ATSU Student Life announces RSO, RSO Adviser of the year for each campusPosted: June 28, 2018
A.T. Still University (ATSU) Student Life recently recognized outstanding student organizations and advisers on each of the University’s residential campuses. The annual awards celebrate the importance of extracurricular engagement for students in the health sciences.
“Engagement outside the classroom is critical to an ATSU student’s overall experience as an ATSU student,” says Mykel Estes, MEd, director of Student Life. “Over the past year, more than 100 registered student organizations (RSO) have given back to the community, enhanced the student experience on our residential campuses, and started dialogues that are shaping the way people view graduates in the health professions. We’re happy to recognize two RSOs that went above and beyond on their respective campuses, as well as two advisers who contributed to the success of their respective RSOs.”
The RSOs of the Year exemplify the mission and purpose of the University, bring attention to the University in a positive way, have a significant impact on the community, and promote personal and professional development for student members. Congratulations to following student-led groups!
AZ RSO of the Year: Athletic Training Student Association (ATSA)
ATSA is committed to educating the public about the athletic training profession and increasing awareness about safe participation in youth sports. Notably, ATSA partners with Mesa Parks and Recreation to educate parents, coaches, and youth athletes on concussion prevention and sports safety, as well as the role of athletic trainers.
“At every event, our members can find a meaningful experience beyond what we learn in the classroom,” says Katrina Ritter, MS, ’18. “It is an honor that such a small cohort of clinicians can accomplish so much!”
MO RSO of the Year: Sigma Sigma Phi
Sigma Sigma Phi (SSP) is an honorary service fraternity dedicated to furthering the science of osteopathy and promoting scholarship and fellowship at the University. Last year, SSP held several events, including Doctor Bag, at which SSP members educated first-grade students about what to expect at a doctor’s visit. SSP also hosted Be The Match, a bone marrow registry drive at which 18 new, potentially lifesaving donors joined the registry.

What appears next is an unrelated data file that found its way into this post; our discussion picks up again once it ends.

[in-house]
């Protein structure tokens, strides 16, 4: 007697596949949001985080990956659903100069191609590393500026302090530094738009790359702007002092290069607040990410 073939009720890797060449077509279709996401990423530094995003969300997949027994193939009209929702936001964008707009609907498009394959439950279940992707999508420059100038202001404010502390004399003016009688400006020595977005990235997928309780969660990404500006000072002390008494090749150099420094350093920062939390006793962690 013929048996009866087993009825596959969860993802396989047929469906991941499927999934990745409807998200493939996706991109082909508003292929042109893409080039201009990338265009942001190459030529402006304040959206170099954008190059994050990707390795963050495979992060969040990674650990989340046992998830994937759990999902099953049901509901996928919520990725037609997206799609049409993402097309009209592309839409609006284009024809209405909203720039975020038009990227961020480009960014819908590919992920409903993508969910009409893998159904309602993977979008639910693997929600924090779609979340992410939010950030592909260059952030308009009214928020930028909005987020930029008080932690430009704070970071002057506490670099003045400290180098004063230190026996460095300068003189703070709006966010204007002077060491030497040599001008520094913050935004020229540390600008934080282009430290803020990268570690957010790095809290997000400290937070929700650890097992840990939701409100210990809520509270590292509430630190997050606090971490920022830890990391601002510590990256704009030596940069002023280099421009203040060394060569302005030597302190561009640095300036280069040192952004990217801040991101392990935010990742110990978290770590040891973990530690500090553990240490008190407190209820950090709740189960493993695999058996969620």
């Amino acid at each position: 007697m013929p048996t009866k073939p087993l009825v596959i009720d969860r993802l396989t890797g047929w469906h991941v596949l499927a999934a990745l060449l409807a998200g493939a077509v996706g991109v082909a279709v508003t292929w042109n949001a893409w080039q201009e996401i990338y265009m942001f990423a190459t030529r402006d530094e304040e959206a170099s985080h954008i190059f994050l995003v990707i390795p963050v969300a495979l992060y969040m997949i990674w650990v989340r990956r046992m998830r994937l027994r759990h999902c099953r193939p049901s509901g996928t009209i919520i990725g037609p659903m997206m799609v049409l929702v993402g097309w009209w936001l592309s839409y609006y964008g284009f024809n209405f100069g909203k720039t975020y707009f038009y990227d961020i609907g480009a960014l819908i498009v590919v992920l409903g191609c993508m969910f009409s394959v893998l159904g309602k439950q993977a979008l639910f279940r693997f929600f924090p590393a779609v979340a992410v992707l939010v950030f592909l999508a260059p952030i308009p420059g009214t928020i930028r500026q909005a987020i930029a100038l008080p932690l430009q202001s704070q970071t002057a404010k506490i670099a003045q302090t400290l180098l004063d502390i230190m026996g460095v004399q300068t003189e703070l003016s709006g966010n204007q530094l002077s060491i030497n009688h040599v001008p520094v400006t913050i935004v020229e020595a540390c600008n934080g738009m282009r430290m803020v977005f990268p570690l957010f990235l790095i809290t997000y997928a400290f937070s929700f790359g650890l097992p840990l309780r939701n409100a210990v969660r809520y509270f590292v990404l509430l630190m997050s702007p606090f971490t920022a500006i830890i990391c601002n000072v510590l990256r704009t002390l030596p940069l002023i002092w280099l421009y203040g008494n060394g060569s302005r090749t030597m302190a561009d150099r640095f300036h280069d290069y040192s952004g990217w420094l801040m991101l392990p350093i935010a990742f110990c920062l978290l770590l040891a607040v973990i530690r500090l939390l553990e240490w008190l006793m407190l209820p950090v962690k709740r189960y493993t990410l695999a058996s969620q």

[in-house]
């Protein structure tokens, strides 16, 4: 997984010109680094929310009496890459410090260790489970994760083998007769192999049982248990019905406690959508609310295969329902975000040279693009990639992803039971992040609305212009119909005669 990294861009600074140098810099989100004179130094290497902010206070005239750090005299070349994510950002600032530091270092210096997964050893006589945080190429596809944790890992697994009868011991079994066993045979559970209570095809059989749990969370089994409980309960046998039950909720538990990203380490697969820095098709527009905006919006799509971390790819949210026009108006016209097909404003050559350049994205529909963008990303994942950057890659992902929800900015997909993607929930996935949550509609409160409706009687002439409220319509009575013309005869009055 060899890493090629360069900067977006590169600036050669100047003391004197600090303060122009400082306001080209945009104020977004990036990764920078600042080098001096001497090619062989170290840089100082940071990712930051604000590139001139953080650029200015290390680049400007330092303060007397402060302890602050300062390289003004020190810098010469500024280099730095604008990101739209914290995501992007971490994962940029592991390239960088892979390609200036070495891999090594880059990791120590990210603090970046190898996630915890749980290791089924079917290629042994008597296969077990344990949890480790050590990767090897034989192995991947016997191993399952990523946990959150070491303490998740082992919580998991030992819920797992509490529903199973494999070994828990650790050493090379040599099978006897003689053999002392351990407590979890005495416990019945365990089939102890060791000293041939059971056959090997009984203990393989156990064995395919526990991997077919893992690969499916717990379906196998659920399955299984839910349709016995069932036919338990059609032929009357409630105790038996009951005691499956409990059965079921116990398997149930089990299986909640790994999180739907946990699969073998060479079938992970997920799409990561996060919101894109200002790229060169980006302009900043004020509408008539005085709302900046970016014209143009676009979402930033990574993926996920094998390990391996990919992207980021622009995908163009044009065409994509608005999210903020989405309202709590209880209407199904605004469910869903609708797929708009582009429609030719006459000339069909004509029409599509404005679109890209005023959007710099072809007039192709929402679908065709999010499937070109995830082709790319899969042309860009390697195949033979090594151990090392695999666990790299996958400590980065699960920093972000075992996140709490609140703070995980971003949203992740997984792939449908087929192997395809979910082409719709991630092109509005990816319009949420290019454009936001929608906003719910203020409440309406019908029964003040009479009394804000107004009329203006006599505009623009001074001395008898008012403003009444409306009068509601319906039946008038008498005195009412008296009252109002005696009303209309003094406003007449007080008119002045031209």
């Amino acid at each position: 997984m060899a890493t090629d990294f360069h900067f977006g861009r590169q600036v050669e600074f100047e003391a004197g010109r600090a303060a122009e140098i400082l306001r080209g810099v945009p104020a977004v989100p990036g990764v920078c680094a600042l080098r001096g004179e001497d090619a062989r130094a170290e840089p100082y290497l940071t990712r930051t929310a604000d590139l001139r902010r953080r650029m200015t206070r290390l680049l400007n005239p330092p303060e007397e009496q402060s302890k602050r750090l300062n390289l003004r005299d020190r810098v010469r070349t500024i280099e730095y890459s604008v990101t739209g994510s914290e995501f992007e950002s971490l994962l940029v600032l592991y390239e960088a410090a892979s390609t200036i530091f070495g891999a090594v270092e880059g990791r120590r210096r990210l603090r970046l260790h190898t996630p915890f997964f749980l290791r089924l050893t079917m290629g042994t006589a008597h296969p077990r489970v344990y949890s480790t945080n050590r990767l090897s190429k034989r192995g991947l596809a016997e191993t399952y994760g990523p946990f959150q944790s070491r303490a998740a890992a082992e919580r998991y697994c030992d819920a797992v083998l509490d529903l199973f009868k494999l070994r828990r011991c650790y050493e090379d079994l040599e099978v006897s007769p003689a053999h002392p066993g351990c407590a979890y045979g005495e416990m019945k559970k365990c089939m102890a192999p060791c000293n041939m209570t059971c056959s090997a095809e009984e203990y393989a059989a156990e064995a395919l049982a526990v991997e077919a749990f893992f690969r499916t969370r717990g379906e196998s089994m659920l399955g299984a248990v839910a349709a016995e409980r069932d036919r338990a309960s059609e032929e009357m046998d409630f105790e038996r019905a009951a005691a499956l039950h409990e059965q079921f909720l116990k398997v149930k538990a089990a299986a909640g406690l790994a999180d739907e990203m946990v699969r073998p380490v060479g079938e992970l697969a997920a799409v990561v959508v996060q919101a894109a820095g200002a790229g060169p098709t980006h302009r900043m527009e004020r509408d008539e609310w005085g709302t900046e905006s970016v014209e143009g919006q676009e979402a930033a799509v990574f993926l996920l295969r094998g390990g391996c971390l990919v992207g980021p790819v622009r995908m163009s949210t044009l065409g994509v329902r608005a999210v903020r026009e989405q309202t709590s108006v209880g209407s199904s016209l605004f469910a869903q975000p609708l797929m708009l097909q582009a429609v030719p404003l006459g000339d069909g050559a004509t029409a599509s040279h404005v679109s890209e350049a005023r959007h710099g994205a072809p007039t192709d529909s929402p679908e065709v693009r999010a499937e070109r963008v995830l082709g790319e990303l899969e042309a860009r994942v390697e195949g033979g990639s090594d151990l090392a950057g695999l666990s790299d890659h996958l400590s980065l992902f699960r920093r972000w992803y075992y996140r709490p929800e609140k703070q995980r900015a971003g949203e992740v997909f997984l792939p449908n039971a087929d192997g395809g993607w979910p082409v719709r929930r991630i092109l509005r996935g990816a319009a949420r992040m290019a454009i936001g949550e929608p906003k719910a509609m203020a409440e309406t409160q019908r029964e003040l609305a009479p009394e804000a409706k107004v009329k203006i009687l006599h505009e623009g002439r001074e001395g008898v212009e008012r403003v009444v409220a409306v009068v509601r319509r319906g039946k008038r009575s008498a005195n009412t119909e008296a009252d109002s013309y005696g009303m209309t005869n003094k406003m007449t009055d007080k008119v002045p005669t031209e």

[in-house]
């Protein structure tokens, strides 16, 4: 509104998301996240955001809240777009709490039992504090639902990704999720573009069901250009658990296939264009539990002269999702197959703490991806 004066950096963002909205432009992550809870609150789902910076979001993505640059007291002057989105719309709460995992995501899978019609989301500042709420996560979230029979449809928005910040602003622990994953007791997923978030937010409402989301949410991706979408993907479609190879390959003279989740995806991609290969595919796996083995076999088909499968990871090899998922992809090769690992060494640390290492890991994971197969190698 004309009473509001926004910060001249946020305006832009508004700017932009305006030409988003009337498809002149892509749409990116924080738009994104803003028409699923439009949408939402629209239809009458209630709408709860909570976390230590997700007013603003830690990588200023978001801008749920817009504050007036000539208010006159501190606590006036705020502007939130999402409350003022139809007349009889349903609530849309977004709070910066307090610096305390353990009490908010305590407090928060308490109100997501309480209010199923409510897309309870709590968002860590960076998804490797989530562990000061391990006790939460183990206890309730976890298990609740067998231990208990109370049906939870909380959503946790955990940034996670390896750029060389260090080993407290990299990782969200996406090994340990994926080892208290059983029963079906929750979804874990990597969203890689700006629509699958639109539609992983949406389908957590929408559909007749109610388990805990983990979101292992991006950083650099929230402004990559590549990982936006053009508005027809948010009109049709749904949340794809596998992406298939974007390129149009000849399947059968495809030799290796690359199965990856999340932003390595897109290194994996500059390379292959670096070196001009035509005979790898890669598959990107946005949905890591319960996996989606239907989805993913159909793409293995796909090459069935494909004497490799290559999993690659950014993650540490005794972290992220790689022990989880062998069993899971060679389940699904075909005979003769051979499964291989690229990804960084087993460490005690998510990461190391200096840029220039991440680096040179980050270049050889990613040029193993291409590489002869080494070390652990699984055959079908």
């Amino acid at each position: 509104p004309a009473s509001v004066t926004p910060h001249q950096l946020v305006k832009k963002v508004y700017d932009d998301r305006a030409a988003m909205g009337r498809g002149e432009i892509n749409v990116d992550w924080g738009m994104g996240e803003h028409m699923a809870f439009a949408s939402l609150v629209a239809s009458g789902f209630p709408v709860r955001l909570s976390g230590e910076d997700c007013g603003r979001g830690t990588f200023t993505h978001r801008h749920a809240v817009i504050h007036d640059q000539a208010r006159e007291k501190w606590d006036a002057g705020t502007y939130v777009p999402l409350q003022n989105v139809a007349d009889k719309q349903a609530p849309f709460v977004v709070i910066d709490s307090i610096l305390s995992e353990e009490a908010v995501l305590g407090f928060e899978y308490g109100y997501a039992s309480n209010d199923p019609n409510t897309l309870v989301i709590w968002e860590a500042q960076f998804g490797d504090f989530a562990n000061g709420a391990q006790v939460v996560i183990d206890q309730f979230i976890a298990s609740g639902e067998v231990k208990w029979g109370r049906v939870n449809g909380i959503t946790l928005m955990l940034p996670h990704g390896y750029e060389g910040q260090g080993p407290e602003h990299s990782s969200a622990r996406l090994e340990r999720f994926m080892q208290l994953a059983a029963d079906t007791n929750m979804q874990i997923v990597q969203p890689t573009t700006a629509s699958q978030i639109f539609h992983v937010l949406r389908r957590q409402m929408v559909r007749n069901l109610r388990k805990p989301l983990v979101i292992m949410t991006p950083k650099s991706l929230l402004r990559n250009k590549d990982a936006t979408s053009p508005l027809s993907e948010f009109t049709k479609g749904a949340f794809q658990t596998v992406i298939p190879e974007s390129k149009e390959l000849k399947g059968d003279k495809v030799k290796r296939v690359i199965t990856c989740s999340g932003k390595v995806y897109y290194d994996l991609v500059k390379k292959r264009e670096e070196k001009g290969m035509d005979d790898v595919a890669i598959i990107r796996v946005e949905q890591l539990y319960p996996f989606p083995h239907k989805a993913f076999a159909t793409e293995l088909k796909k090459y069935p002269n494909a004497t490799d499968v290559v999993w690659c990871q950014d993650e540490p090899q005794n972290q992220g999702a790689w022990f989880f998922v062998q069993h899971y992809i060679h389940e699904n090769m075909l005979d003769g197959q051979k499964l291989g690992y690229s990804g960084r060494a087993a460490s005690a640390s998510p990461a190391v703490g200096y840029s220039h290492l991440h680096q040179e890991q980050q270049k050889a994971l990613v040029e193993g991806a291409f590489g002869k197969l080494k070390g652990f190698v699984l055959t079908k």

“SSP has been filled with meaningful experiences,” says Jessica Clark, OMS II. “It was a truly wonderful way to connect with my colleagues, all while serving our school and the community, both of which provided us so much during our time here in Kirksville. This recognition was an unexpected and pleasant surprise. It is a very nice reminder that even small acts of service can make a lasting impact!”
The RSO Adviser of the Year demonstrates initiative in working with student organizations, helps student groups accomplish their missions, promotes student learning, and serves as a role model for student members. Congratulations to the RSO Adviser of the Year on each campus!
AZ Adviser of the Year: Sara Wilson, MPAS, PA-C, adviser to the J. Louis Kettel Society
Sara Wilson, MPAS, PA-C, serves as adviser to the J. Louis Kettel Society, the student government association of ATSU’s Physician Assistant Studies program. Student members of the group see Wilson as a role model who exemplifies dedication, positivity, and humility as a healthcare professional.
“Each year I learn new things from the students, and I am continuously amazed at what they are capable of, on top of their rigorous studies,” says Wilson. “Their focus on serving the underserved and helping each other through hard times is truly awe-inspiring. Their ideas and creativity motivate me to try harder, be better, and find ways to help them reach their potential.”
MO Adviser of the Year: Jason Haxton, MA, adviser to the Society for the Advancement of Historical Osteopathy and Philosophy
Jason Haxton, MA, director of the Museum of Osteopathic Medicine, was recognized for his work with the Society for the Advancement of Historical Osteopathy and Philosophy (SAHOP). As adviser, Haxton organizes travel to historic sites, hosts events at the museum, coordinates speakers from the osteopathic profession, and identifies books that celebrate the history of osteopathy. Student members describe Haxton as positive and prepared. His enthusiasm for discussing osteopathic history and philosophy is unparalleled.
“It is my privilege to bring our rich osteopathic history to this talented group of students from the various programs on campus,” says Haxton. “It pleases me to know that our young organization’s members feel SAHOP enhances their time on campus. If it sounds fun, we have plenty of room for new members, too!”